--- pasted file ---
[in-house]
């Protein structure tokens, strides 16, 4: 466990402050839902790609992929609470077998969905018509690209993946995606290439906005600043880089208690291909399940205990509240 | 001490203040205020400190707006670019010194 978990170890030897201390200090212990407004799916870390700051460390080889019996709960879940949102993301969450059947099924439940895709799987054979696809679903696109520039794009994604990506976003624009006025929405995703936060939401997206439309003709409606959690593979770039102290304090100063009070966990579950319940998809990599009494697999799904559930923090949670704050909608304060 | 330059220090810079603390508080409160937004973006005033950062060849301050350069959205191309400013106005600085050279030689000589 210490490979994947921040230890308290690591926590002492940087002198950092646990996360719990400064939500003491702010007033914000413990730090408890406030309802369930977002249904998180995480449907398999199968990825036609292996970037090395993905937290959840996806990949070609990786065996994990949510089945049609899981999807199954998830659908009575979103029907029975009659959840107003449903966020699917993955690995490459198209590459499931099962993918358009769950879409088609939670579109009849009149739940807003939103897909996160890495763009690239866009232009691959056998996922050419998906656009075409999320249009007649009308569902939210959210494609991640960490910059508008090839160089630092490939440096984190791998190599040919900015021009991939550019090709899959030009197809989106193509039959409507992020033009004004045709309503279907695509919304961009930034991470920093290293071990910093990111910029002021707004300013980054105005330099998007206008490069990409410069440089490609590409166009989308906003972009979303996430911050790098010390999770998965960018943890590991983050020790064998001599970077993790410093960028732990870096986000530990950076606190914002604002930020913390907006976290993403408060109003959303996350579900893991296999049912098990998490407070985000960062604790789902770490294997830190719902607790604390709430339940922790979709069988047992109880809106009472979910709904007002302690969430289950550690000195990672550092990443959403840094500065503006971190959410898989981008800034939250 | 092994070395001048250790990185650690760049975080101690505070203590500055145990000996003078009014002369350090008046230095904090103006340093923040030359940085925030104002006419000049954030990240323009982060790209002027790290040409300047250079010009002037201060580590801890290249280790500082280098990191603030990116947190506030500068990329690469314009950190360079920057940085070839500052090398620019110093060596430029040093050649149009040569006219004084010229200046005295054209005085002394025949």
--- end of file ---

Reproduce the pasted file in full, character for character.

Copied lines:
[in-house]
């Protein structure tokens, strides 16, 4: 466990402050839902790609992929609470077998969905018509690209993946995606290439906005600043880089208690291909399940205990509240 | 001490203040205020400190707006670019010194 978990170890030897201390200090212990407004799916870390700051460390080889019996709960879940949102993301969450059947099924439940895709799987054979696809679903696109520039794009994604990506976003624009006025929405995703936060939401997206439309003709409606959690593979770039102290304090100063009070966990579950319940998809990599009494697999799904559930923090949670704050909608304060 | 330059220090810079603390508080409160937004973006005033950062060849301050350069959205191309400013106005600085050279030689000589 210490490979994947921040230890308290690591926590002492940087002198950092646990996360719990400064939500003491702010007033914000413990730090408890406030309802369930977002249904998180995480449907398999199968990825036609292996970037090395993905937290959840996806990949070609990786065996994990949510089945049609899981999807199954998830659908009575979103029907029975009659959840107003449903966020699917993955690995490459198209590459499931099962993918358009769950879409088609939670579109009849009149739940807003939103897909996160890495763009690239866009232009691959056998996922050419998906656009075409999320249009007649009308569902939210959210494609991640960490910059508008090839160089630092490939440096984190791998190599040919900015021009991939550019090709899959030009197809989106193509039959409507992020033009004004045709309503279907695509919304961009930034991470920093290293071990910093990111910029002021707004300013980054105005330099998007206008490069990409410069440089490609590409166009989308906003972009979303996430911050790098010390999770998965960018943890590991983050020790064998001599970077993790410093960028732990870096986000530990950076606190914002604002930020913390907006976290993403408060109003959303996350579900893991296999049912098990998490407070985000960062604790789902770490294997830190719902607790604390709430339940922790979709069988047992109880809106009472979910709904007002302690969430289950550690000195990672550092990443959403840094500065503006971190959410898989981008800034939250 | 092994070395001048250790990185650690760049975080101690505070203590500055145990000996003078009014002369350090008046230095904090103006340093923040030359940085925030104002006419000049954030990240323009982060790209002027790290040409300047250079010009002037201060580590801890290249280790500082280098990191603030990116947190506030500068990329690469314009950190360079920057940085070839500052090398620019110093060596430029040093050649149009040569006219004084010229200046005295054209005085002394025949």